Policies and demands for a new period
Over 70 representatives of sections and supporters of the Committee for a Workers’ International (CWI) from Europe, Asia, Latin America and Africa met in Belgium, from 2-9 December, to discuss the world situation in a period of deep capitalist crisis and when working people are facing intense attacks against their living standards.
We previously published a summary of the CWI International Executive Committee (IEC) meeting discussion on the ‘World economy and World Relations’, a Statement on the current world situation adopted by the CWI IEC (‘World Perspectives: Global capitalism’s enduring crisis) and a report on the discussion on Europe.
Today, we publish a summary of another of the main discussions at the IEC, on ‘Programme and Demands’ (the Transitional Programme today).
The final discussion at the meeting of the International Executive Committee of the Committee (IEC) for a Workers’ International, held in Belgium from 2-9 December, was on Programme and Slogans. As Stephan Kimmerle, from the CWI, who introduced the discussion, pointed out, all of the wider political discussions over the course of the week naturally led to this discussion. The aim of it was to discuss further and clarify the slogans and programme of the CWI.
On the one hand, some on the Left internationally base themselves solely on their programme, failing to connect the objective need for socialism with the current level of mass consciousness of workers and young people. On the other hand, others on the Left base themselves only on existing masse consciousness, ignoring the objective necessity of the socialist transformation of society. In contrast, the CWI approach is based on the experiences of the workers’ movement, including those of the Russian revolution, summed up in Trotsky’s ‘Transitional Programme’. Transitional demands are designed to connect to current consciousness and to act as a bridge between existing consciousness and the objective need for socialist change.
The discussion on programme is not an abstract one, where Marxists develop a programme in isolation. As Peter Taaffe noted in his sum-up to the discussion, even Trotsky’s Transitional Programme, written in 1938, was not the product of just one man, no matter how brilliant. It was the product of a dialogue with the working class and the ranks of the Fourth International, at that time. That should guide the approach of socialists today.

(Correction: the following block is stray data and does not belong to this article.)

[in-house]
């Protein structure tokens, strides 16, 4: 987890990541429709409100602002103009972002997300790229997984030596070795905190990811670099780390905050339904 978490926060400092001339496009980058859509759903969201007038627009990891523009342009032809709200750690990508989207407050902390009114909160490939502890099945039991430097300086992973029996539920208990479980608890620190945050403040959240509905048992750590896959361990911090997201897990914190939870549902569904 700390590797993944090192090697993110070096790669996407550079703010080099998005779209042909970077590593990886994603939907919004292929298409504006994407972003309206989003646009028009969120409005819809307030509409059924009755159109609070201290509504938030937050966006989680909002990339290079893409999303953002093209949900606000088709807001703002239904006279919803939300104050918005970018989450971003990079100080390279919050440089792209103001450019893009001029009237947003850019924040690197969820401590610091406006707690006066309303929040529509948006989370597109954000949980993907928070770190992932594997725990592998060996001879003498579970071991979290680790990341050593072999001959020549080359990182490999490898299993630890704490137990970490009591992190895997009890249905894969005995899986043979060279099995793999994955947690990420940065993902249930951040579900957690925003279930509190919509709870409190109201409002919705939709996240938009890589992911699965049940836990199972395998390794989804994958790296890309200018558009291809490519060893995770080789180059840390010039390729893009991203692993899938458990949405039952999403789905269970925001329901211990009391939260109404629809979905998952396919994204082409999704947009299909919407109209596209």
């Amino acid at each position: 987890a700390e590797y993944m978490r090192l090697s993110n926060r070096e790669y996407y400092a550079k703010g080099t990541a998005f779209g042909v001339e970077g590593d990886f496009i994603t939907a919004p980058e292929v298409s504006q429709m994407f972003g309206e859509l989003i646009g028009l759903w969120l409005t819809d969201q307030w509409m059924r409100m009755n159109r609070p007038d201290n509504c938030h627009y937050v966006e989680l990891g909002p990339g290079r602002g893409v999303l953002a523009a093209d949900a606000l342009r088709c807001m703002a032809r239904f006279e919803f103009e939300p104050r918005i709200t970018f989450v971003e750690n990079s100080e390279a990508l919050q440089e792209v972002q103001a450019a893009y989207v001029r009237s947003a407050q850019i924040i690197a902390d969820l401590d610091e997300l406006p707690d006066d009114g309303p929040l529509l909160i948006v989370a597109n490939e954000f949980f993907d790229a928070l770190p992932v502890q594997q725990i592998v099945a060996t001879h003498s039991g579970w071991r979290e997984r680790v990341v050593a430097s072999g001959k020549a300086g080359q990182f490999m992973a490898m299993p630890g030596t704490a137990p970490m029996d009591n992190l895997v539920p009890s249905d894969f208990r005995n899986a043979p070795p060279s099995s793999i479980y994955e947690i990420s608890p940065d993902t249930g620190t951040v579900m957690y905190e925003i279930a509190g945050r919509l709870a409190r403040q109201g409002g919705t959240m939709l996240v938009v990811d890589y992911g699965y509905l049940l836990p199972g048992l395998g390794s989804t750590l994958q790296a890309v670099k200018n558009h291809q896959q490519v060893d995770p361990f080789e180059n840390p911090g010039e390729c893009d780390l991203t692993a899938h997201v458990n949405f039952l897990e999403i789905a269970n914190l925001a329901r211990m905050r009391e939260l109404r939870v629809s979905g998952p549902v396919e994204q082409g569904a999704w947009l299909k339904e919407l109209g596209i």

The discussion had vitality because of the current deep capitalist crisis and the workers’ struggles that have sprung up in response. In many countries, like Ireland, the CWI’s programme is being taken up and given added life in the course of mass movements and actions.
The discussion began with an assessment of mass consciousness, as it currently exists. Stephan argued that at this stage, there are primarily features of anti-boss and anti-bank consciousness. Although important sections of advanced workers and youth are drawing more far reaching conclusions, this has not yet seen big sections of the working class reach rounded-out anti-capitalist and socialist ideas. However, it is clear that because of the perspective outlined in the course of IEC discussions, one of further crises and class struggles, that consciousness can quickly develop further.
The struggles waged under the impact of the recession have shown a tendency to develop at fast speed and with rapid radicalisation. For example, under the blows of the economic crisis, we have seen important struggles against factory closures. Gary, from Northern Ireland, discussed this development in relation to the Visteon car plant occupation in Belfast. The initial demands of the workers’ in occupation were for fair redundancy packages, and the issue of saving jobs was not the key issue. The Socialist Party (CWI Ireland) participated in the action and raised the need to save jobs through nationalisation. Through the development of the struggle, the confidence of the workers grew and the demand for nationalisation gained widespread support. It was seen that it was enough to just fight for better redundancy, but that the workers were fighting to save jobs. By the end of the dispute, there was majority support for the idea of nationalisation of the factory.
This tactic – occupations to defend jobs – was a common feature of the discussion. Stephan outlined how its adoption illustrates the explosive situation we have entered with the onset of economic recession. Where appropriate, socialists should call for occupations to defend jobs and for continuation of production under workers’ control and management.
Nationalisation under workers’ control and management
A central theme of the discussion concerned the slogan of ‘nationalisation under democratic workers’ control and management’. Stephan pointed out how the demand for nationalisation is crucial for workers, especially when confronted by job cuts. However, as capitalist governments have carried out “capitalist nationalisations” to save banks, with a view to re-privatisation, at a later date, it is necessary to be clear about the nature of nationalisation we stand for.